Kevin: The next question comes from Marty:

“Financial advisor Harry Dent predicts that gold will be at $450 an ounce by mid 2017. Now, the Aden sisters said on your Weekly Commentary that precious metals looked very good, and that they would be going up next year. To whom should I listen? Thank you for your consideration of this question?”

David: I would listen to your gut. What does your instinct tell you? $450 gold either means we collectively discover Shangri-La, in which case the merits of owning gold as an investment, as a store of wealth, becomes less relevant. That’s the context of Shangri-La. Or we could experience, Marty, something like the 2008-2009 crisis on steroids. We saw an initial drop in price in 2008. By the end of 2008 as we transitioned into 2009, actually, the gold price was positive, if I recall correctly, between 5% and 7% for the year. What we encounter in a second global financial crisis would be similar to the 2008-2009 crisis, massive defaults, and I would just want to recollect that there was the initial sell-off in the price of gold by folks that had to make payments on their debt to keep things in motion.

Kevin: Right. And then it resumed. The buyers came right back in.

David: Well, there were huge capital flows into the gold space for this one reason alone – counter-party risk. And the concern of whether or not people were going to get their money back. You watch Lehman and Bear Stearns go under, you watch Merrill be merged with Bank of America, you watch, eventually, Smith-Barney get merged into Morgan-Stanley, and you watch Goldman-Sachs seek the regulatory safe haven status of being a commercial bank instead of an investment bank so that they can have access to the Fed money. All of these things are happening and smart investors say to themselves, “We don’t know if we’re going to get our money back.” And there is a massive shift in the financial sector as a result of counter-party risk.

Kevin: Dave, I think it’s important to point out, sometimes when you’re selling newsletters it’s important to be the lone voice on a particular issue. Now, if Harry Dent was just now coming out and saying, “You know, I told you that gold would rise for the last 15 years, and now I’m thinking it’s going to fall,” he may have more credibility. But as far as I’m concerned, I’ve listened to this for 15 years. He’s been saying gold is going to go down the whole time.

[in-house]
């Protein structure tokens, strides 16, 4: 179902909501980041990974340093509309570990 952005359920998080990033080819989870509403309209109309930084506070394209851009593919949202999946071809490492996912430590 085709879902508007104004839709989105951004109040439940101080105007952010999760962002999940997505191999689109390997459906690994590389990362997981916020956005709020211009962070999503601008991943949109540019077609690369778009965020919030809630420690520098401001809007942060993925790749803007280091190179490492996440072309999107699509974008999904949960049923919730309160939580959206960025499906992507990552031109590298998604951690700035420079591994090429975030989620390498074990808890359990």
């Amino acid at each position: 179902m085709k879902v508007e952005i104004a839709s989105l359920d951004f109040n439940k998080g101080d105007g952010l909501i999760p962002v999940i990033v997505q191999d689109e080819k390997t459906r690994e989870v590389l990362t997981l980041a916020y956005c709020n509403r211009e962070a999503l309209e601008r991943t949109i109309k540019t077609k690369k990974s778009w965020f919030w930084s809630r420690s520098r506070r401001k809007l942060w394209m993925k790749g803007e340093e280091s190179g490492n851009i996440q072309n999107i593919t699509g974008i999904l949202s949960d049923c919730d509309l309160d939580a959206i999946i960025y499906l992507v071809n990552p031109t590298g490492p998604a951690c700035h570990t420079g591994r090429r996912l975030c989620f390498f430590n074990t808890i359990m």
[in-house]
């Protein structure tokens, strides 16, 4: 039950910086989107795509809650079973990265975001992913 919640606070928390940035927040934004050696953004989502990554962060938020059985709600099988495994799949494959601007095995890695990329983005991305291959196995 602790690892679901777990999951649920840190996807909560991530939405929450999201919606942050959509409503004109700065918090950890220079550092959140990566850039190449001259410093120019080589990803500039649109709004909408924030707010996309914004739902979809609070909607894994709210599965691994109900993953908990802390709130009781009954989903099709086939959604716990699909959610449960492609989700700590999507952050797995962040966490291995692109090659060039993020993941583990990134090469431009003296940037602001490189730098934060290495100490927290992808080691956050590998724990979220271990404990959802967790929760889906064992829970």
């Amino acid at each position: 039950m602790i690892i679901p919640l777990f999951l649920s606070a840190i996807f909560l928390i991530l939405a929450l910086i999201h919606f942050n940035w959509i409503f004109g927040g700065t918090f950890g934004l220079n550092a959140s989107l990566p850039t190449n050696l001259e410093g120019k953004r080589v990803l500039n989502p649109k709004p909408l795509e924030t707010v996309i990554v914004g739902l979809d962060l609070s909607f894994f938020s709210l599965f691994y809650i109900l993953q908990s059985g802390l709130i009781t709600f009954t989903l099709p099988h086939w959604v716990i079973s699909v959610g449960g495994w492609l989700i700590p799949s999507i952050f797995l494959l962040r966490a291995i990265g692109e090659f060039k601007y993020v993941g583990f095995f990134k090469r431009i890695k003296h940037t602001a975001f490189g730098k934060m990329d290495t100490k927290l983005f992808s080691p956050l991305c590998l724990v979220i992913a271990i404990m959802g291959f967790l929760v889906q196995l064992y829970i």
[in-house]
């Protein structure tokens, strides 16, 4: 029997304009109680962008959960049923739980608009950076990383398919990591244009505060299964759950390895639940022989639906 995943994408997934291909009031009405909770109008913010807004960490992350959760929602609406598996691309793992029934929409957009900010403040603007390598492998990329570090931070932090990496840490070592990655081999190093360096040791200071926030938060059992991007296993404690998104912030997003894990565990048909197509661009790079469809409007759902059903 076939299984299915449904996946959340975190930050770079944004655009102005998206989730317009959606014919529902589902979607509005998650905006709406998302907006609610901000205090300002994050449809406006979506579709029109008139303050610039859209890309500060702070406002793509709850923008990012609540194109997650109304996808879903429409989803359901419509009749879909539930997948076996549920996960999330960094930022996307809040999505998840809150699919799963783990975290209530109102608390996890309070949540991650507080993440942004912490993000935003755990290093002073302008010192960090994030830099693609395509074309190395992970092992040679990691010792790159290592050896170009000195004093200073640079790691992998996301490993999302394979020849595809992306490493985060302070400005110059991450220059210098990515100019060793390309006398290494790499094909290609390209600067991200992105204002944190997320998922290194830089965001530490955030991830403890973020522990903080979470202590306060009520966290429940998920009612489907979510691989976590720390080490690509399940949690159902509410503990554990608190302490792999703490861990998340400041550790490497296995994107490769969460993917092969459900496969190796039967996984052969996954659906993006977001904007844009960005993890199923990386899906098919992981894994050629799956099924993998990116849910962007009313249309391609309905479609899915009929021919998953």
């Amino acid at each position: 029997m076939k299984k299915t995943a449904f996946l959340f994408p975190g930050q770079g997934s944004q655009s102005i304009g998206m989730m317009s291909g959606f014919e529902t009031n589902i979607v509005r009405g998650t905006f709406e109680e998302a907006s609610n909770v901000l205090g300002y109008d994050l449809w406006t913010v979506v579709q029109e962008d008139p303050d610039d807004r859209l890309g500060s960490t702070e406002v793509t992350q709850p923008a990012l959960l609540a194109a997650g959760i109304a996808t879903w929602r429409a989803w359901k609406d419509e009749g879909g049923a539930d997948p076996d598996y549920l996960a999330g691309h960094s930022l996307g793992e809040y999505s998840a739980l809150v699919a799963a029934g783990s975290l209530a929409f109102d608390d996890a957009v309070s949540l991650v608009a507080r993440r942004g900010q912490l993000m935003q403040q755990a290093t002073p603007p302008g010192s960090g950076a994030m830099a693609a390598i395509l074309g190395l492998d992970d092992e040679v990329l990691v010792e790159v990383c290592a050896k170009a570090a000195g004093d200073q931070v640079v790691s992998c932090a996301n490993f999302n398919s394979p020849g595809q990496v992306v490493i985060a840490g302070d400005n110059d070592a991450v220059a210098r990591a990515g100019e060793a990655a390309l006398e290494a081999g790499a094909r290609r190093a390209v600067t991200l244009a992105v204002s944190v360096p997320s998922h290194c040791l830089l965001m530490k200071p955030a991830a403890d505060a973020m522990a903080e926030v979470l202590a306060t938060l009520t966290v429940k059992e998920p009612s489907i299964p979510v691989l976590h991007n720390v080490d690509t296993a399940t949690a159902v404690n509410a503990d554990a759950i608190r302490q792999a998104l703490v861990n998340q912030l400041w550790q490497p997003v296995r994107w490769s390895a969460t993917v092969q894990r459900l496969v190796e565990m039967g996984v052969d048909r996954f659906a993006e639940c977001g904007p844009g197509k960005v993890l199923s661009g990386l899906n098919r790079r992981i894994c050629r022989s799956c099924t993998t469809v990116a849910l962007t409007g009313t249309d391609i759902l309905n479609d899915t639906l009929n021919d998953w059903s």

David: He doesn’t manage money, he manages his subscription list.

Kevin: That’s exactly right. He tries to sell a subscription, and that seems to sell.

David: Right, well, because it keeps people on their toes. “What’s going to happen next? We don’t know, but we think it’s something bad.” You’re right, Kevin, Dent has basically been calling for lower gold prices for about 15 years.

Kevin: And if we were to look at that 15 years, as you just pointed out, gold has grown a little over four-fold since that time.

David: At least the last five years he’s been less embarrassed. In fact, he’s been right. The price of gold has been going down. Yet, gold is still, as you say, three to four times higher than that 15-year period where, again, he has been saying for 15 years, “We’ve got a demographic crisis ahead of us.” For 15 years he has been saying this. “We’ve got a demographic crisis ahead of us. We’re going to see a major downturn in the stock market, and it’s going to be a deflationary collapse which will take gold into the low three digits.”

$250 was actually his original call, not $450. I’ve seen $250, $450, $700, all of them clustered together. In the last 12 months he has claimed all three. So what is it going to be? $250? That’s the central bank induced selling lows when the Bank of England dumped tons and tons and tons of gold onto the market under Mr. Brown in the late 1990s. Do we really get back to those levels? Or is it $450? Or is it $700? Who do you listen to? I think you listen to your gut.

I look at the world around us and say that it’s a world which is charged for change, and not all change is of a positive nature. And not all battles that have a positive outcome come without paying a very high price. And I look at the next several years – we’ve had several years, past tense, of financial and economic strain, change, challenge, but nothing real structural in terms of a shift, and I look at the changes ahead of us as being primarily political and geopolitical. Would I want my options open with private capital outside the financial system, as we challenge political relationships and geopolitical relationships which may, in fact, have a negative feedback loop into the financial and monetary and economic realms?

I’m very comfortable owning gold, and I’m very comfortable if the price drops $100-$200 dollars from here. I think the probabilities are far higher that we see $1500 gold before we see $500 gold. What kind of probabilities? 95-98%.